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Part Three: Money and Banking > Chapter 19. Money, Credit, and Interest

5. Credit and Economic Crises

Our theory of banking, like that of the currency principle, leads ultimately to a theory of business cycles. It is true that the Currency School did not inquire thoroughly into even this problem. It did not ask what consequences follow from the unrestricted extension of credit on the part of the credit-issuing banks; it did not even inquire whether it was possible for them permanently to depress the natural rate of interest. It set itself more modest aims and was content to ask what would happen if the banks in one country extended the issue of fiduciary media more than those of other countries. Thus it arrived at its doctrine of the "external drain" and at its explanation of the English crises that had occurred up to the middle of the nineteenth century.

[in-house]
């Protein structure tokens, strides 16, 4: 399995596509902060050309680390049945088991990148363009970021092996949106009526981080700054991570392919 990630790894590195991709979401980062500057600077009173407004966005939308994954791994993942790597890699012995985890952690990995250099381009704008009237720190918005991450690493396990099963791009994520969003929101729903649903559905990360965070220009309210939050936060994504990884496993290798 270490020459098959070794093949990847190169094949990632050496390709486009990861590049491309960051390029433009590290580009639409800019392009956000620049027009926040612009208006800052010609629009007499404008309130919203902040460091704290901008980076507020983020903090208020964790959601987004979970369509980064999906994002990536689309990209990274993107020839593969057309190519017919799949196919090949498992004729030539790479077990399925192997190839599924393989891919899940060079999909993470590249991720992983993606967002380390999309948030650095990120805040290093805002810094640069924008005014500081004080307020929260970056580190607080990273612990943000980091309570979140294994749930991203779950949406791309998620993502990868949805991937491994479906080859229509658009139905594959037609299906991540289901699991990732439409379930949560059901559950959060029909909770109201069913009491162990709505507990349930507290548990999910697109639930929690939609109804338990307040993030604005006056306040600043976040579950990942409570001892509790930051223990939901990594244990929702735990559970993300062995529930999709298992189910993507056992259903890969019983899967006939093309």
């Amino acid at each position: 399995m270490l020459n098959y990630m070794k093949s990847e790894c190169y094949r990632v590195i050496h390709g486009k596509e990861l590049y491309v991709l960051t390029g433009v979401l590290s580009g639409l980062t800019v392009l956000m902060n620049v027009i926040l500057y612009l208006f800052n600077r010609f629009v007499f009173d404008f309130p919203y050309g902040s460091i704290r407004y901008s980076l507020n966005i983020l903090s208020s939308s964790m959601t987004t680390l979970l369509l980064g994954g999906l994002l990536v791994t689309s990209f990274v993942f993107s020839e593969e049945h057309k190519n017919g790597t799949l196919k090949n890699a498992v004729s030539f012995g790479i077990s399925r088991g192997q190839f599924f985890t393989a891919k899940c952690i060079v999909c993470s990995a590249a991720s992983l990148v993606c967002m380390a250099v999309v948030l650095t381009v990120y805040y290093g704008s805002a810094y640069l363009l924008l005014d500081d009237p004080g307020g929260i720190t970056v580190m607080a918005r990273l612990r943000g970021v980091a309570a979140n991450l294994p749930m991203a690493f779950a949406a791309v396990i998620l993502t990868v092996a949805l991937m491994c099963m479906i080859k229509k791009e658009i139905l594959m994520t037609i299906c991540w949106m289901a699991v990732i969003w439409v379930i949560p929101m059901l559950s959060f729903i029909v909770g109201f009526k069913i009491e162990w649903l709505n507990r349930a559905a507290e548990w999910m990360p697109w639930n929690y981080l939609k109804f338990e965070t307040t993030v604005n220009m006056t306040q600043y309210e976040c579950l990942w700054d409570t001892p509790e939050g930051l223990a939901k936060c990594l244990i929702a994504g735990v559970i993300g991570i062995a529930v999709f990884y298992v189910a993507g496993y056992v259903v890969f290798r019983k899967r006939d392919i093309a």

If our doctrine of crises is to be applied to more recent history, then it must be observed that the banks have never gone as far as they might in extending credit and expanding the issue of fiduciary media. They have always left off long before reaching this limit, whether because of growing uneasiness on their own part and on the part of all those who had not forgotten the earlier crises, or whether because they had to defer to legislative regulations concerning the maximum circulation of fiduciary media. And so the crises broke out before they need have broken out. It is only in this sense that we can interpret the statement that it is apparently true after all to say that restriction of loans is the cause of economic crises, or at least their immediate impulse; that if the banks would only go on reducing the rate of interest on loans they could continue to postpone the collapse of the market. If the stress is laid upon the word postpone, then this line of argument can be assented to without more ado. Certainly, the banks would be able to postpone the collapse; but nevertheless, as has been shown, the moment must eventually come when no further extension of the circulation of fiduciary media is possible. Then the catastrophe occurs, and its consequences are the worse and the reaction against the bull tendency of the market the stronger, the longer the period during which the rate of interest on loans has been below the natural rate of interest and the greater the extent to which roundabout processes of production that are not justified by the state of the capital market have been adopted.